Continuing our look through the dioramas on display at Warhammer World today we explore the section given over to the alien races inhabiting the grim darkness of the far future. First off we have this lava board, showing the planet of Valedor – or Düriel to the Eldar – being swarmed by the Tryanid hive fleets.At one point Valedor was a tropical paradise but, as is the case with most places in 40k that seem like they might be really nice, that wasn’t to last. First the Imperium turned it into an industrial hellhole, then the Tyranids arrived and began stripping it of all organic matter. By the time the Swordwind of the Eldar return to what had once been one of their Maiden Worlds the whole place was rather worse for wear. Eventually the Eldar activate a device known as the Fireheart, splitting the planet’s crust into the volcanic turmoil we see here.Both factions are really giving it their all here; the Tyranids have deployed their bio-titans (above) whilst the Eldar respond with their Phantom Titans.Another display I’d been looking forward to was this one; Ork Town – originally built by Forge World for their book Raid on Kastorel-Novem.A squad of Tempestus Scions have been shot down in Ork territory and now their allies rush to evacuate them. Apparently an ex-army store manager spent a day training the team in how to descend on ropes from an aircraft in order to capture the scene perfectly. Frankly I’m sure they could have worked it out from Youtube videos but who can blame the chancers for convincing their boss they needed a day out?Lastly for today we have the Tau facing off against their enemies in the Mechanicum. Both sides are rather fond of technology although the Tau’s habit of innovating, plus their insistence on being filthy xenos, prevents them from being friends. Plus the Mechanicum almost obliterated the Tau when the latter species was still in the stone-age, something that is bound to sour any relationship.A rather large Tau flyer. Probably named after a fish.One of the Tau flying-mech-suits (which, if it’s not already clear, I’m not too familiar with) annoying a titan.Something I found particularly clever about these dioramas is the way in which the eye is drawn to certain angles, which themselves provide cinematic scenes. Take this Sydonian Dragoon for instance, which strides through the periphery of an explosion with the effortless cool of an action movie hero.Remember those Imperial Guardsmen standing grimly in their cold trenches I showed you yesterday? This is the Tau equivalent, and it’s just a tiny bit more glamorous!This encounter perfectly encapsulates the dynamic (pun intended) between the energetic Tau and the trudging, hidebound Imperials.I feel there’s a joke to be made here, either about getting legless or going topless…The Mechanicum politely explain to the Tau that what they have are not guns, this is a gun…Now some of you might be thinking “Hey guy, where’s Chaos in all this? I thought they were the big bad in the 41st Millennium? Don’t they get a diorama?” Oh they do my freind, they certainly do – but for that you’re going to have to wait until tomorrow…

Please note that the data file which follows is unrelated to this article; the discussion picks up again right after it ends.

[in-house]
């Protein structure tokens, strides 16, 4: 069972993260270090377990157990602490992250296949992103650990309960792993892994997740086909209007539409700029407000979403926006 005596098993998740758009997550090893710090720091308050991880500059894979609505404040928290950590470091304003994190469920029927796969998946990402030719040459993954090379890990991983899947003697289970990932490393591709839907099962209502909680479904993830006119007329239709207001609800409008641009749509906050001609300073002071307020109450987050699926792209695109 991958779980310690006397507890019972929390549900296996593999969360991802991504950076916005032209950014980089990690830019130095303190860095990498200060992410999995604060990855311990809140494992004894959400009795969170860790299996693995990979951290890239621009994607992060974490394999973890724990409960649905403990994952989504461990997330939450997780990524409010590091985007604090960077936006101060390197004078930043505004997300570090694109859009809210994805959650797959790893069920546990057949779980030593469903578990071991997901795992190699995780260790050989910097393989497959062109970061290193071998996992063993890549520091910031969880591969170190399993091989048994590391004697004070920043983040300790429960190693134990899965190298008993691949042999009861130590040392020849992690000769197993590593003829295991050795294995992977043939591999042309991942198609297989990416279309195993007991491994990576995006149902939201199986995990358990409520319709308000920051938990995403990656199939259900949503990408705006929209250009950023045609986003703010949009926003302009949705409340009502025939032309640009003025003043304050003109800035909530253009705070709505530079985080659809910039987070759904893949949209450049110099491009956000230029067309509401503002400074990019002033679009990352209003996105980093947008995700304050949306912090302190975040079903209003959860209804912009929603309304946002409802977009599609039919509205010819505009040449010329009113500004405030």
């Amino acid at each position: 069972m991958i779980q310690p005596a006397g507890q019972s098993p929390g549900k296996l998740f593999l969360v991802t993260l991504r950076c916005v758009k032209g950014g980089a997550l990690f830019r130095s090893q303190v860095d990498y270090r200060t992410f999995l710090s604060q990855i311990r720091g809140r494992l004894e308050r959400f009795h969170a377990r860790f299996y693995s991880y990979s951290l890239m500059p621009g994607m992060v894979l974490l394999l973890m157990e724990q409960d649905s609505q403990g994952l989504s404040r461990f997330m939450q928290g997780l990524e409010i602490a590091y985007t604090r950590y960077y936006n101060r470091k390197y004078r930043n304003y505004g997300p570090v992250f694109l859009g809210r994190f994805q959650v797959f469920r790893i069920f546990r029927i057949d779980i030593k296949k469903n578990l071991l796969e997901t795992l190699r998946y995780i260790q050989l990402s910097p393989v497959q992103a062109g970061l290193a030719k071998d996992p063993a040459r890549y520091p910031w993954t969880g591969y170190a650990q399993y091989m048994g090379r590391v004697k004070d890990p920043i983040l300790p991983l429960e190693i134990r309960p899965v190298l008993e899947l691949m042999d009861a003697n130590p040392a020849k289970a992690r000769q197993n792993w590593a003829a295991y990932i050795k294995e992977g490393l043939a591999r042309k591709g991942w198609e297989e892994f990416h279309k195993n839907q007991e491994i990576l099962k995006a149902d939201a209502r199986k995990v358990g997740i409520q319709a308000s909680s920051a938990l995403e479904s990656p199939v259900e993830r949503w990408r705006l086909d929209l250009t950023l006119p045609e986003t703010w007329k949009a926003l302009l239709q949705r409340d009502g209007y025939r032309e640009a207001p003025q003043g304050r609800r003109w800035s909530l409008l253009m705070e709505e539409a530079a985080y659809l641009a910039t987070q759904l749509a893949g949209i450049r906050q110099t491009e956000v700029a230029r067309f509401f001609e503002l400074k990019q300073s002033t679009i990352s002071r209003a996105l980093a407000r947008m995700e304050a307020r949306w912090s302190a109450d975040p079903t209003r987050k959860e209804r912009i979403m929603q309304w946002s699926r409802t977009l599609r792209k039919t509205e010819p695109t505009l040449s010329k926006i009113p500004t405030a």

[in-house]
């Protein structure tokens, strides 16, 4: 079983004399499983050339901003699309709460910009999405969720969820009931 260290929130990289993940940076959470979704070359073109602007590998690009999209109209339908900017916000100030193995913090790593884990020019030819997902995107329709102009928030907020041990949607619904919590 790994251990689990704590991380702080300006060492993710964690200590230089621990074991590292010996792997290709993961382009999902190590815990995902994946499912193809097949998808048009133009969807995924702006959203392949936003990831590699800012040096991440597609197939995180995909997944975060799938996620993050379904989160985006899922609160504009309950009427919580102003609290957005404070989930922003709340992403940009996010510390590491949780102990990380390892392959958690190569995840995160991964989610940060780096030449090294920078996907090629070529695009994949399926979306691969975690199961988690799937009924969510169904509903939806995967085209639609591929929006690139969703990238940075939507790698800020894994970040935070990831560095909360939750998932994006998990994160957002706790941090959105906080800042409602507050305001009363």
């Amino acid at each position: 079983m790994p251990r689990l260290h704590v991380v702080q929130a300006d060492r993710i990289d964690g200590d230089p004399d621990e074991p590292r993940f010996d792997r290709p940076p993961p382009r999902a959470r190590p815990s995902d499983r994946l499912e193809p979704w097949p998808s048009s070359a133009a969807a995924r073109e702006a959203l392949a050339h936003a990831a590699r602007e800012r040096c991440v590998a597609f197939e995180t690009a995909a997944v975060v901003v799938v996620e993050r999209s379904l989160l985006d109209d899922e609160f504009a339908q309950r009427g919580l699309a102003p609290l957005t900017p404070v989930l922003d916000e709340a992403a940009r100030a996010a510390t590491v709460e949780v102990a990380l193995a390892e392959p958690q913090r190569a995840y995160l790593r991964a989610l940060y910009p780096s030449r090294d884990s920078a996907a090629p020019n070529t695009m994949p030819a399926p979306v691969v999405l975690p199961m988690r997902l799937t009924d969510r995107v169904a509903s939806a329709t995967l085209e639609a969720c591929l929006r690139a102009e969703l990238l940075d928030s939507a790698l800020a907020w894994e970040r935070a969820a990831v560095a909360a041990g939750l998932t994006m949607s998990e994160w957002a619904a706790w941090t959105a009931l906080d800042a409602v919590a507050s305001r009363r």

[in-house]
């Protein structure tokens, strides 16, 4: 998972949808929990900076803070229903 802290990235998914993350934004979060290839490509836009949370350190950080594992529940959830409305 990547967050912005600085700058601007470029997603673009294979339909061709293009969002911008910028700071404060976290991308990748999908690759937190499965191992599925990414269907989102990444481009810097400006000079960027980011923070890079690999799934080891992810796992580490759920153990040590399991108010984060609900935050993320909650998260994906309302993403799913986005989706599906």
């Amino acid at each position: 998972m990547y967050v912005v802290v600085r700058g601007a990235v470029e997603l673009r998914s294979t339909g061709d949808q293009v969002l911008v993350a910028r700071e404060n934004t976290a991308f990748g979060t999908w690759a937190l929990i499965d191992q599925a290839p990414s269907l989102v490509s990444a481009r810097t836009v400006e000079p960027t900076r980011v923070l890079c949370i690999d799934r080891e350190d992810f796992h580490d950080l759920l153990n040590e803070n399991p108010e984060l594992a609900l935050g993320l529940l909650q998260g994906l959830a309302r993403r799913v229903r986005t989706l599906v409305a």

Tag Archives: AdMech